The complete dealer process for refitting the camshafts and retiming the engine using all the special tools can be found in this PDF from BMW TIS [RA Replacing camshafts (M57TU).pdf], with references to tightening-torques mentioned in the images below.

If the crank remains in position then there is no need to remove the lower portion of the chain from the bottom cogwheel. The lower chain-tensioner will hold it in place. For the ultra quick and easy guide on how to retime the engine this way, without any special tools, see this post -  E60: Engine Rebuild 3 - Camshafts + Re-Timing - ghetto style...




7. Fitting Swirl-Flap Blanking Plates:

** Some say the engine won't run properly without the flaps, but I am assured it will and for a lot longer. All the swirl-flap is designed to do is to dump air into the engine when the inlet-pressure is reduced and soot would normally be dominant. In other words, it reduces the little puffs of black smoke on harsh gear changes. The car will still pass MOT and won't use any extra fuel.

See this post for the how-to-guide and fitment info. - Swirl-Flap Blanking Plates.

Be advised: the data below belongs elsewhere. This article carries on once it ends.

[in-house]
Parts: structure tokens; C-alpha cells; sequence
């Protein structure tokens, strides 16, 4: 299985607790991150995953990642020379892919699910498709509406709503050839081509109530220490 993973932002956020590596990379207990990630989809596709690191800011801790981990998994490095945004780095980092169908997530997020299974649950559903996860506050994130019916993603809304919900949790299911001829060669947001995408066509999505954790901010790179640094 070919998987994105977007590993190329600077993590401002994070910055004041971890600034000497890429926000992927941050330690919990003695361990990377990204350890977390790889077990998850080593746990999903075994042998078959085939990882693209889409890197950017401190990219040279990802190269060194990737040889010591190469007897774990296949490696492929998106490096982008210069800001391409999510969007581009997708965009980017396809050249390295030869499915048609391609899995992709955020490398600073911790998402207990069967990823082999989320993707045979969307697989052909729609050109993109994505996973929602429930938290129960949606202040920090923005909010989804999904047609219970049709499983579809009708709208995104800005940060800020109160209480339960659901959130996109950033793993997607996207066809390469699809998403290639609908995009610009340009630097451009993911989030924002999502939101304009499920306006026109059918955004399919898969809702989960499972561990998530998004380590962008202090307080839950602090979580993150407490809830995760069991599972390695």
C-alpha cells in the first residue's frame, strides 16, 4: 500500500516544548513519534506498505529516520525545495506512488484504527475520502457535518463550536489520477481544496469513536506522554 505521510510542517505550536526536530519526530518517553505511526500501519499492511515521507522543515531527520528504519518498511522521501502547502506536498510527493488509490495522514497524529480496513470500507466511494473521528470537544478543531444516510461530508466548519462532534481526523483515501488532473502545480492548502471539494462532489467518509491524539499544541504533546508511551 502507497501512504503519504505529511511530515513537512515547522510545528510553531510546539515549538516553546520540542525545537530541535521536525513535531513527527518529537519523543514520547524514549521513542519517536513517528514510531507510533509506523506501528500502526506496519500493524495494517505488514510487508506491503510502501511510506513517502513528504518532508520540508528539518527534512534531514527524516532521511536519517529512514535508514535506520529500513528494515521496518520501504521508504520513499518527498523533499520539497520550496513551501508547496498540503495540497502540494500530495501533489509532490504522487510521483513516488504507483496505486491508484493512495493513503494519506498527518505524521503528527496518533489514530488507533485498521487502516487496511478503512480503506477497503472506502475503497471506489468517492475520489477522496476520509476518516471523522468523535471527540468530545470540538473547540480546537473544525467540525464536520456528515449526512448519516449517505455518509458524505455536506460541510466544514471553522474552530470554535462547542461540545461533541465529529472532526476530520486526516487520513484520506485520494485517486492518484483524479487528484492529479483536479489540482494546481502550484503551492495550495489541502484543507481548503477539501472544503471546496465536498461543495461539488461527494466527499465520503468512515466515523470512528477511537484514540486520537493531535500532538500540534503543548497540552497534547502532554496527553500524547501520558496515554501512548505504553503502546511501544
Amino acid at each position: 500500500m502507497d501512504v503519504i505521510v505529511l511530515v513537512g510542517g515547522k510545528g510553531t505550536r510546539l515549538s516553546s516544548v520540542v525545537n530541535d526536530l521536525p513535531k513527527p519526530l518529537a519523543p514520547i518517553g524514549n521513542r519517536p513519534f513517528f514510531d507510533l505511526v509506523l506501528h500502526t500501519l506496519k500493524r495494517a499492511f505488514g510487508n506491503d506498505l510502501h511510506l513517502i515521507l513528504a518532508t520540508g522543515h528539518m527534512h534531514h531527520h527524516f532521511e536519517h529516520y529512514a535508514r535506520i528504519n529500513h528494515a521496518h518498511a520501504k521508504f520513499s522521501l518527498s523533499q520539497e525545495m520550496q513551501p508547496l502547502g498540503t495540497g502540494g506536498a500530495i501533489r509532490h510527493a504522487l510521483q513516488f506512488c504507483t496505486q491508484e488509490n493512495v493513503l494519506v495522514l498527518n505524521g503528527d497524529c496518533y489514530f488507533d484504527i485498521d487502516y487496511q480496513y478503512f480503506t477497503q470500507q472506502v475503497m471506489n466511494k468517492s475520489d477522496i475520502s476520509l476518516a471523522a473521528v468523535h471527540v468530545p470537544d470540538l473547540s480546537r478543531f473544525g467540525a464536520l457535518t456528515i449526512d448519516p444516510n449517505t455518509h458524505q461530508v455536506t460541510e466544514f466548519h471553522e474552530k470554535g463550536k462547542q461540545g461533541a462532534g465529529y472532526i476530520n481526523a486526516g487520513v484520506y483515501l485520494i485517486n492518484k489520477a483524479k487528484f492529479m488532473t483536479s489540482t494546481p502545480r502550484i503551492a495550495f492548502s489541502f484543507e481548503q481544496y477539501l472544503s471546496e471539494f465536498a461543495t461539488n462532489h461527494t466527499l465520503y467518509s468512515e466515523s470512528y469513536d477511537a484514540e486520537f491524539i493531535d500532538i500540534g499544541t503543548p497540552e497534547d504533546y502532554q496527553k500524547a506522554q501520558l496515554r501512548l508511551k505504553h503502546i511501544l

1 comment:

  1. Hi,
    Great post but having read many articles on the subject of swirl flaps I could not understand why everyone buys the blanking plugs.
    I bought a 525d and immediatly stripped out the inlet manifold and sure enough they were in poor condition. I simply removed the flaps, and their mechanism and removed the flaps from their plastic circular mountings. This left me with the now empty shaft holes. I used an M6 tap (begged, borrowed or...) and tapped the holes to about half way down then screwed in (from the OUTSIDE) M6 10mm headed bolts with a little loctite on the threads. The purpose of only tapping to halfway was to provide an interference fit. I've now done over 30k miles on this zero cost fix and of course there has been no problems. I can also confirm that the car drives just as well as before the swirl flap removal.
    Chrisr

    ReplyDelete